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T-cell prolymphocytic leukemia

T-cell-prolymphocytic leukemia
Classification & external resources
ICD-O: 9834/3

T-cell-prolymphocytic leukemia (T-PLL) is a mature T-cell leukemia with aggressive behavior and predilection for blood, bone marrow, lymph nodes, liver, spleen, and skin involvement.[1] T-PLL is a rare leukemia, primarily affecting adults over the age of 30. It represents 2% of all small lymphocytic leukemias in adults.[2] Other names include: T-cell chronic lymphocytic leukemia, "Knobby" type of T-cell leukemia, T-prolymphocytic leukemia/T-cell lymphocytic leukemia[1]


Clinical Features

Due to the systemic nature of this disease, leukemic cells can be found in peripheral blood, lymph nodes, bone marrow, spleen, liver, skin.[1]


It is postulated that the originating cell line for this disease is a mature (post-thymic) T-cell.[1]

Clinical Presentation

Patients typically have systemic disease at presentation, including hepatosplenomegaly, generalized lymphadenopathy, and skin infiltrates.[1]

Laboratory Findings

A high lymphocyte count (> 100 x 109/L)along with anemia and thrombocytopenia are common findings. HTLV-1 serologies are negative, and serum immunoglobins are within normal limits with no paraproteins present.[1]


In the peripheral blood, T-PLL consists of medium-sized lymphocytes with single nucleoli and basophilic cytoplasm with occasional blebs or projections. The nuclei are usually round to oval in shape, with occasional patients having cells with a more irregular nuclear outline that is similar to the cerebriform nuclear shape seen in Sézary syndrome.[3] A small cell variant comprises 20% of all T-PLL cases, and the Sézary cell-like (cerebriform) variant is seen in 5% of cases.[3]

Marrow involvement is typically diffuse with morphology similar to what is observed in peripheral blood.[1] In the spleen, the leukemic cell infiltrate both the red pulp and white pulp, and lymph node involvement is typically diffuse through the paracortex.[1]. Skin infiltrates are seen in 20% of patients, and the infiltrates are usually dense and confined to the dermis and around the skin appendages.[2]

Molecular Findings


T-PLL has the immunophenotype of a mature (post-thymic) T-lymphocyte, and the neoplastic cells are typically positive for pan-T antigens CD2, CD3, and CD7 and negative for TdT and CD1a. The immunophenotype CD4+/CD8- is present in 60% of cases, the CD4+/CD8+ immunophenotype is present in 25%, and the CD4-/CD8+ immunophenotype is present in 15% of cases.[2]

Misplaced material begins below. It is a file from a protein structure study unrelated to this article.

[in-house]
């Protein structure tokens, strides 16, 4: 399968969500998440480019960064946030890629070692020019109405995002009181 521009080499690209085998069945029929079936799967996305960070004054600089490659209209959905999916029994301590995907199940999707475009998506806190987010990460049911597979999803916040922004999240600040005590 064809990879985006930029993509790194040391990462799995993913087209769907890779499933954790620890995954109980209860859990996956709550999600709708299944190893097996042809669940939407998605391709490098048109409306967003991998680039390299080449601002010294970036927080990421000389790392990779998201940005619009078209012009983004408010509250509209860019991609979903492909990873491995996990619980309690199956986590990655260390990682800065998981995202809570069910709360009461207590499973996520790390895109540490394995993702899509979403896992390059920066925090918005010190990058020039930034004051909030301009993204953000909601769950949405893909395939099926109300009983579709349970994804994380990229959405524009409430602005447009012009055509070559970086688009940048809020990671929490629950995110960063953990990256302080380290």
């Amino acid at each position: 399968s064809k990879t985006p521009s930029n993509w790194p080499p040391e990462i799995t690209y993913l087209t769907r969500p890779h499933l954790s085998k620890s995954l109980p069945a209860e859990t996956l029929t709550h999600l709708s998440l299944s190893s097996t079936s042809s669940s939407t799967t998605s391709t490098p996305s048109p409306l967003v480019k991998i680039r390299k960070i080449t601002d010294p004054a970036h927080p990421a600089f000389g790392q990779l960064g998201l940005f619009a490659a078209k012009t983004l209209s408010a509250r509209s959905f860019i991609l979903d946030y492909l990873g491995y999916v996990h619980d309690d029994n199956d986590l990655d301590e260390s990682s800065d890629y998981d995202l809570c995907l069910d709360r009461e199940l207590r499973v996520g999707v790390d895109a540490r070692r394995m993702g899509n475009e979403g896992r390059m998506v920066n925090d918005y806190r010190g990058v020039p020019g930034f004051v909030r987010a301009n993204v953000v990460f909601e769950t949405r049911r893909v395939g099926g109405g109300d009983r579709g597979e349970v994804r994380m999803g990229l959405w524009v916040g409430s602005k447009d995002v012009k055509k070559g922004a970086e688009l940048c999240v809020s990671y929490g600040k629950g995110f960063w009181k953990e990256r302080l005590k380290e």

Genetic Findings

Clonal TCR gene rearrangements for the γ and δ chains are typically found. The most frequent chromosomal abnormality is the inversion of chromosome 14, specifcally inv 14(q11;q32). This is found in 80% of cases, while 10% of cases show a reciprocal translocation of chromosome 14 (t(14;14)(q11;q32)). [4]

[5] Also, abnormalities of chromosome 8 are seen approximately 75% of patients, including idic (8p11), t(8;8)(p11-12;q12), and trisomy 8. [6]


  1. ^ a b c d e f g h Jaffe E.S., Harris N.L., Stein H., Vardiman J.W. (eds): World Health Organization Classification of Tumors. Pathology and Genetics of Tumours of Haemopoietic and Lymphoid Tissues. IARC Press: Lyon 2001
  2. ^ a b c Matutes E, Brito-Babapulle V, Swansbury J, et al (1991). "Clinical and laboratory features of 78 cases of T-prolymphocytic leukemia". Blood 78 (12): 3269-74. PMID 1742486.
  3. ^ a b Matutes E, Garcia Talavera J, O'Brien M, Catovsky D (1986). "The morphological spectrum of T-prolymphocytic leukaemia". Br. J. Haematol. 64 (1): 111-24. PMID 3489482.
  4. ^ Brito-Babapulle V, Catovsky D (1991). "Inversions and tandem translocations involving chromosome 14q11 and 14q32 in T-prolymphocytic leukemia and T-cell leukemias in patients with ataxia telangiectasia". Cancer Genet. Cytogenet. 55 (1): 1-9. PMID 1913594.
  5. ^ Maljaei SH, Brito-Babapulle V, Hiorns LR, Catovsky D (1998). "Abnormalities of chromosomes 8, 11, 14, and X in T-prolymphocytic leukemia studied by fluorescence in situ hybridization". Cancer Genet. Cytogenet. 103 (2): 110-6. PMID 9614908.
  6. ^ Sorour A, Brito-Babapulle V, Smedley D, Yuille M, Catovsky D (2000). "Unusual breakpoint distribution of 8p abnormalities in T-prolymphocytic leukemia: a study with YACS mapping to 8p11-p12". Cancer Genet. Cytogenet. 121 (2): 128-32. PMID 11063795.
This article is licensed under the GNU Free Documentation License. It uses material from the Wikipedia article "T-cell_prolymphocytic_leukemia". A list of authors is available in Wikipedia.
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